The initial concentration process may have the form of a simple distillation carried out in a wash still which strips substantially all of the ethanol from the fermented wash or it may include some rectification and reflux stages to increase the ethanol content to a higher level and typically to between 70 and 80% w/w of ethanol. When the ethanol is obtained by fermentation it is also possible to provide a continuous fermentation and primary distillation step in which a continuous fermentation process is employed with a substrate to be fermented being introduced continuously into a fermenter and the resulting fermented wash being passed through a distillation column providing an output of between 30% and 40% ethanol w/w. A part of the stripped wash is then returned to the fermenter and the remainder is concentrated and discharged as stillage.
The energy costs for an initial concentration step using conventional distillation techniques or a continuous fermentation distillation process are not great. The energy costs of conventional distillation processes only increase substantially when they are used to increase the ethanol concentration to more than 80% w/w, as shown in Table 1 below.
TABLE 1______________________________________Energy required to increaseethanol concentration fromx % to y % by weightx y KJ/Kg______________________________________10 60 3,10010 70 3,20010 80 3,30010 90 3,80010 93 4,40010 95 6,300______________________________________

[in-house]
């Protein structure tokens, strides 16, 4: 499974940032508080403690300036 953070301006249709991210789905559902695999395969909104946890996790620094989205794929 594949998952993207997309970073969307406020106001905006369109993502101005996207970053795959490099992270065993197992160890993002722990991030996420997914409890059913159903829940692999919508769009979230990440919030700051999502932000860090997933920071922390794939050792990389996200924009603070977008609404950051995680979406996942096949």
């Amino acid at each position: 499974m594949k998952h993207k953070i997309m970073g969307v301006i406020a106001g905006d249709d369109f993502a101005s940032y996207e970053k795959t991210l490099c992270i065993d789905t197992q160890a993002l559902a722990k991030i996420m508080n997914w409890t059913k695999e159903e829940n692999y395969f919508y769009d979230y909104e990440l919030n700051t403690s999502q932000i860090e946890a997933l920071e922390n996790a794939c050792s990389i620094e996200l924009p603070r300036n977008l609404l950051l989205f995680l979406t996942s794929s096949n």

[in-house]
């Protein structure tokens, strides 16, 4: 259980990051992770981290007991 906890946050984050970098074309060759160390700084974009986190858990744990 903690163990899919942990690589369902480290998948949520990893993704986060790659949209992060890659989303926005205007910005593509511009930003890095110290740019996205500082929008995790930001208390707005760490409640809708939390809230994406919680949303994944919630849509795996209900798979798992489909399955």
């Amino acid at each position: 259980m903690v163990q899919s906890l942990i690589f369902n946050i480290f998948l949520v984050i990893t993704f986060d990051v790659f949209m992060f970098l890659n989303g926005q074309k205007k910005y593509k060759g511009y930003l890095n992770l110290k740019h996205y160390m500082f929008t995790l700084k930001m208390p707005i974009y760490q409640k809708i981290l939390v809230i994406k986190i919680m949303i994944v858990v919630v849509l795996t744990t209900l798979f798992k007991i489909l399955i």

By connecting the dryer in series between the liquid outlet of the first heat exchange means and the liquid inlet of the distillation column and hence carrying out the drying step (f) on the concentrated mixture resulting from step (e) less water has to be removed by the dryer. This results from the mixture of ethanol and carbon dioxide being concentrated at this point. As a result of this the size and capacity of the dryers can be reduced by about ten percent. However, connecting the dryer in series between the second outlet of the contaction column and the liquid inlet of the tailing column and hence carrying out the drying step (f) on the mixture resulting from the contaction step (a) has the advantage that all the apparatus downstream of the dryers can then be made of mild steel instead of stainless steel and this reduces considerably the cost of the plant.
Preferably the means connected between the liquid outlet of the second heat exchange means and the second inlet of the liquid-liquid contaction column include a hold-up tank in which the condensed liquid carbon dioxide collects and from which the condensed liquid carbon dioxide is taken to the second inlet of the liquid-liquid contaction column. A cooler may be connected between the outlet of the hold-up tank and the second inlet of the liquid-liquid contaction column to ensure that the liquid carbon dioxide is at a temperature below its equilibrium point at the pressure subsisting in the contaction column. This ensures that the carbon dioxide remains in a liquid state during its flow through the liquid-liquid contaction column. The liquid-liquid contaction column may be, for example, a sieve plate column, a packed column, a bubble-cap column, a falling film column, a spray column or a disc and doughnut column.